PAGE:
Changes that will hopefully make the experience less frustrating
Okay, so technically there’s three big changes that everyone will be excited about, the third being the whole two- to four-player cooperative experience in Assassin’s Creed Unity. Personally I’m not all that looking forward to it largely because I’m just a solo player when it comes to this kind of stuff. It looks cool. Maybe I’ll mess around with co-op when it’s released.
But the two things I’m looking forward to the most are two of the biggest changes Assassin’s Creed has been needing for a long, long time now.
Assassin’s Creed Unity (PC, PlayStation 4, Xbox One [previewed])
Release: October 28, 2014
Ever thought it was stupid that you’d fail a mission because you got caught eavesdropping, or that you couldn’t catch your target because you accidentally climbed up a wall when you were just trying to turn a damn corner instead? That will be largely a thing of the past going forward.
“It’s always been a challenge,” creative director Alex Amancio told us. “The problem with stealth is that the fail state of stealth is detection, and usually detection means combat. So you end up finishing every mission in combat. We really wanted to rethink that and give you a chance to regain control to reset that stealth loop and go back into stealth, and actually act like an assassin.”
This is where Adaptive Mission Mechanics comes into play. Now there won’t be a fail state if, say, you get spotted tailing someone. Instead, that will now turn into a chase. Can’t catch him? Then it turns into a search and locate. NPCs happen to just kill your target? Maybe loot his body and see what clues he can give you instead. Instead of slapping your hands for slipping up Unity will give you chances to recover from your mistakes.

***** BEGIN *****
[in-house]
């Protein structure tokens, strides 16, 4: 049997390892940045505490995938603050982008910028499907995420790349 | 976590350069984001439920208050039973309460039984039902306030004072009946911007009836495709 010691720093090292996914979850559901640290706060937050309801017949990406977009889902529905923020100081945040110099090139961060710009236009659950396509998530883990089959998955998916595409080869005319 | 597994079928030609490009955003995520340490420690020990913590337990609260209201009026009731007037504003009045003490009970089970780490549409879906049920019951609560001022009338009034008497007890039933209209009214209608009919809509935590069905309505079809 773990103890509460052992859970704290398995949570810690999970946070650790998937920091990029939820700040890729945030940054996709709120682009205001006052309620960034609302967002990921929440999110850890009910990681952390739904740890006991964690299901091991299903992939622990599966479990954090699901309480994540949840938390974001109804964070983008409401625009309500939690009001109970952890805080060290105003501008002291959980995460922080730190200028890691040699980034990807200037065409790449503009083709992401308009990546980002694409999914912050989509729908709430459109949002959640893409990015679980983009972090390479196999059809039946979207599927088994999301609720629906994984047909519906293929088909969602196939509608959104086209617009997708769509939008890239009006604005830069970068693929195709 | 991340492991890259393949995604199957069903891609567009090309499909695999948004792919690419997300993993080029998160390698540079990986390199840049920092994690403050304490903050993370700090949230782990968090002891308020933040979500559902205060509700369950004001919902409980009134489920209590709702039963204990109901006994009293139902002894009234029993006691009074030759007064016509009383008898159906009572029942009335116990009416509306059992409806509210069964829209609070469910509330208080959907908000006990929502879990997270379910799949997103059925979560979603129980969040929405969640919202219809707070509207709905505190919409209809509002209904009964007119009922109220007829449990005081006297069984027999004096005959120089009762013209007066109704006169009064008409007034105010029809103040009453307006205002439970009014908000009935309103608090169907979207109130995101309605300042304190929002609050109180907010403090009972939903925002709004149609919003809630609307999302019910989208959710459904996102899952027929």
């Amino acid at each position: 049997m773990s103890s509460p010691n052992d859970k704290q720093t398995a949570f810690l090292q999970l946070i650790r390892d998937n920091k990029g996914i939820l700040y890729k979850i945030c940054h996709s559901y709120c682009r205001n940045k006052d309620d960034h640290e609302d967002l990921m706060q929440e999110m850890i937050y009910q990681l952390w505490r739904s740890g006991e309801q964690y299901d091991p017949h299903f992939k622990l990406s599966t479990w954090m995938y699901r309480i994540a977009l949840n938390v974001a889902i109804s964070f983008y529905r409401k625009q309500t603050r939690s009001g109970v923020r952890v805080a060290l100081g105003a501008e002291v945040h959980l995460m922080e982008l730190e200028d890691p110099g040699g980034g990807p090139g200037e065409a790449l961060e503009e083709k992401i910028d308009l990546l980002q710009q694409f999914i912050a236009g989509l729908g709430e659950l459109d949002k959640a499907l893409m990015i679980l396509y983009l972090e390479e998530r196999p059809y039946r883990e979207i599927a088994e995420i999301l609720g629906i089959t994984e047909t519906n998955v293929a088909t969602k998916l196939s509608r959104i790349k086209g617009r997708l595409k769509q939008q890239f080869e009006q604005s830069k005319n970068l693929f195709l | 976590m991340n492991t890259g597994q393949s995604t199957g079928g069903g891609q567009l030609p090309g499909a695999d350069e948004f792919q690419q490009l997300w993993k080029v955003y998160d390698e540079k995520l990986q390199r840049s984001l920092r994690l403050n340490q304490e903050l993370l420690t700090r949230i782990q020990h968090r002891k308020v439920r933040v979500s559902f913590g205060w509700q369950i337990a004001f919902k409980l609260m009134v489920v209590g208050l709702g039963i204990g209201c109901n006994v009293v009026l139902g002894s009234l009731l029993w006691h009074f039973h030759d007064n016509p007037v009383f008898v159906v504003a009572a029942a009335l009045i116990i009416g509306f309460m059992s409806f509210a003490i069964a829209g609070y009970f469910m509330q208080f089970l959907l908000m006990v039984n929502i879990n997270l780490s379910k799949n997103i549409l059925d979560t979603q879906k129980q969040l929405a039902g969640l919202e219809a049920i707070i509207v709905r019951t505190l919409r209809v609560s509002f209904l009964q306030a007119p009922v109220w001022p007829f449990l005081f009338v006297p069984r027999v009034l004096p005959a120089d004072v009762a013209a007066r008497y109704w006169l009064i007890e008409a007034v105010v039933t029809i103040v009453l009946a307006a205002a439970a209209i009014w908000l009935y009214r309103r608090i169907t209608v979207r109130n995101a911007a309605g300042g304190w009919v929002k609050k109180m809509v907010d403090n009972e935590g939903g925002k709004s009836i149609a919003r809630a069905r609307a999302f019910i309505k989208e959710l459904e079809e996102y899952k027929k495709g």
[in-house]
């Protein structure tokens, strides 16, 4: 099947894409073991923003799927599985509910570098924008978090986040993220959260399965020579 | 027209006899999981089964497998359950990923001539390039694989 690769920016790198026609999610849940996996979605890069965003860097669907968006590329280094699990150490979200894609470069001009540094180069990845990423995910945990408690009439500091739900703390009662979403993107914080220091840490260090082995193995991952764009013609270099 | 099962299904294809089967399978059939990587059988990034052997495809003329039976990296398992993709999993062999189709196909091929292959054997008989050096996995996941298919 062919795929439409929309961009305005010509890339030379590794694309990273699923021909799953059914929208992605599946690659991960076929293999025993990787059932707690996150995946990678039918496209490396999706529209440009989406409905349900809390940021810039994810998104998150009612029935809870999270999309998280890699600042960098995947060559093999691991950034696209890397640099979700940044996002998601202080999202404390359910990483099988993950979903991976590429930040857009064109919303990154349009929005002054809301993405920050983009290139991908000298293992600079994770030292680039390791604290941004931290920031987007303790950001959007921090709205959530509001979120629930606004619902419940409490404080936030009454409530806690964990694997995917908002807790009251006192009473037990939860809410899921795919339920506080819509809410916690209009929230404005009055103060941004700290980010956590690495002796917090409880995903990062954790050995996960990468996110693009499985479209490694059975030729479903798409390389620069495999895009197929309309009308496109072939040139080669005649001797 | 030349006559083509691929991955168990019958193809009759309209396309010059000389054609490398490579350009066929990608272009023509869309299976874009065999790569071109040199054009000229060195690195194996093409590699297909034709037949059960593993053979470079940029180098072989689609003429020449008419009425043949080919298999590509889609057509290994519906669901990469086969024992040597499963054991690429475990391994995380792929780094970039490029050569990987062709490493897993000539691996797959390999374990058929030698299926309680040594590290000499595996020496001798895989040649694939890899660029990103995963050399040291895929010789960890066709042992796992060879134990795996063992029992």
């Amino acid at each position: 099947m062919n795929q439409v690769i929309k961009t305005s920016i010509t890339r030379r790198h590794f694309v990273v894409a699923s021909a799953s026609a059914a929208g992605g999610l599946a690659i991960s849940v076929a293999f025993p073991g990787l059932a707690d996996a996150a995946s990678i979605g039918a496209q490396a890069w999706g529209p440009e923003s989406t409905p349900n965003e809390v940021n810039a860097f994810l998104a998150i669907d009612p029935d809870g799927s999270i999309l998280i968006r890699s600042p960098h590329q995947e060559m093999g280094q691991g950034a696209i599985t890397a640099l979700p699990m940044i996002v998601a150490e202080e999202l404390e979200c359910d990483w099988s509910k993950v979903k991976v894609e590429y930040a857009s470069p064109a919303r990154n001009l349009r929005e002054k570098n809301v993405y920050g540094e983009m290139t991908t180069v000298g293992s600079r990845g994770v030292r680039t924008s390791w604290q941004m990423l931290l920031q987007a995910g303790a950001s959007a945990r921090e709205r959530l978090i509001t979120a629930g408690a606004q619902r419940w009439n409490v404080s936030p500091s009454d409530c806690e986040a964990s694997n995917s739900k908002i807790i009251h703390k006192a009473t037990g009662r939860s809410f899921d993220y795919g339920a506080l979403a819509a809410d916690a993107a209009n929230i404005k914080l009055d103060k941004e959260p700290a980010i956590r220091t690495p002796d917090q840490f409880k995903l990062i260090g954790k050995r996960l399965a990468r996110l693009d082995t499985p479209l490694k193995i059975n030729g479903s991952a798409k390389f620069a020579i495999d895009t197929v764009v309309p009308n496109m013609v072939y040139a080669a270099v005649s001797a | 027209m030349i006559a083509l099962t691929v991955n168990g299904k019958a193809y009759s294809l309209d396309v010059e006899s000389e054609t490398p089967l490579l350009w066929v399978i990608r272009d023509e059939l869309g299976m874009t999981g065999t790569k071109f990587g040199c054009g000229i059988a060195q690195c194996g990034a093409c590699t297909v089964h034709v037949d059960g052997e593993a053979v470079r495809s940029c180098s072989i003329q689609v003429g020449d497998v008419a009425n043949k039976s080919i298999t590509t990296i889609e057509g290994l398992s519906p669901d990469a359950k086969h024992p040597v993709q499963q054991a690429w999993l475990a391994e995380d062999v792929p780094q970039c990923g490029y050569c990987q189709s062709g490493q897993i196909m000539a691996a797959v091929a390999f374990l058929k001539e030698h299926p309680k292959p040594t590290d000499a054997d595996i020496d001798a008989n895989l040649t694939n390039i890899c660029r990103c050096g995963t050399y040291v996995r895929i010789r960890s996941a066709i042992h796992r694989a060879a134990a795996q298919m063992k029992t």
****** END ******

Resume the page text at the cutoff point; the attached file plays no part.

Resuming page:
The other major design change I’m looking forward to is the Black Box design. These are open-ended, 360-degree missions with a clearly defined location, target, and objective. With those goals in mind, it’s then up to the player to use their skills to accomplish whatever needs be done.
We got to see the very first assassination of Unity in our demo, and the game will first present you with the overview of the particular mission. In this case the game told us there was one target we needed to kill, and there were 10 entrances (plus one secret one) that we find to enter a church to get to our target, along with some other minor necessary information.
We also got to see an in-game cutscene that helped paint some points of interest we could use to help us obtain our goal. In this case, we saw a guard yelling at some thieves that took his keys to the church, plus we saw a man who was on his way to meet with our target.
The Black Boxes are designed in a way to let players know they have permission to explore. These missions also have bonus side objectives that, if done, can change or alter the context of the Black Box. These are optional objectives similar to past games when you’re trying to achieve a 100% completion rate. In this case, completing this additional goals can change the context of the Black Box, right down to altering who your main target will be.
Your character is way more customizable this time around too. Everything from the clothing you wear to your weaponry all now have stats. For instance, a certain pair of boots will let you fall from greater heights without taking damage. Weapons, on the other hand, now have a rate of fire and levels of damage they can deal too.
I need to also point the last-known-position silhouette you will leave when engaged with enemies, similar to some past Splinter Cell titles. So guards will go to where they last saw you instead of just knowing where you are after breaking line of sight like before.
Anyway, a couple of major changes the series has been needing for a long time. Some of the new features are great here, but I’m still not sold on the story yet. Hence why I’m looking forward to Rogue more than Unity overall. Still, it doesn’t look like Assassin’s Creed fans can go wrong with either entries here.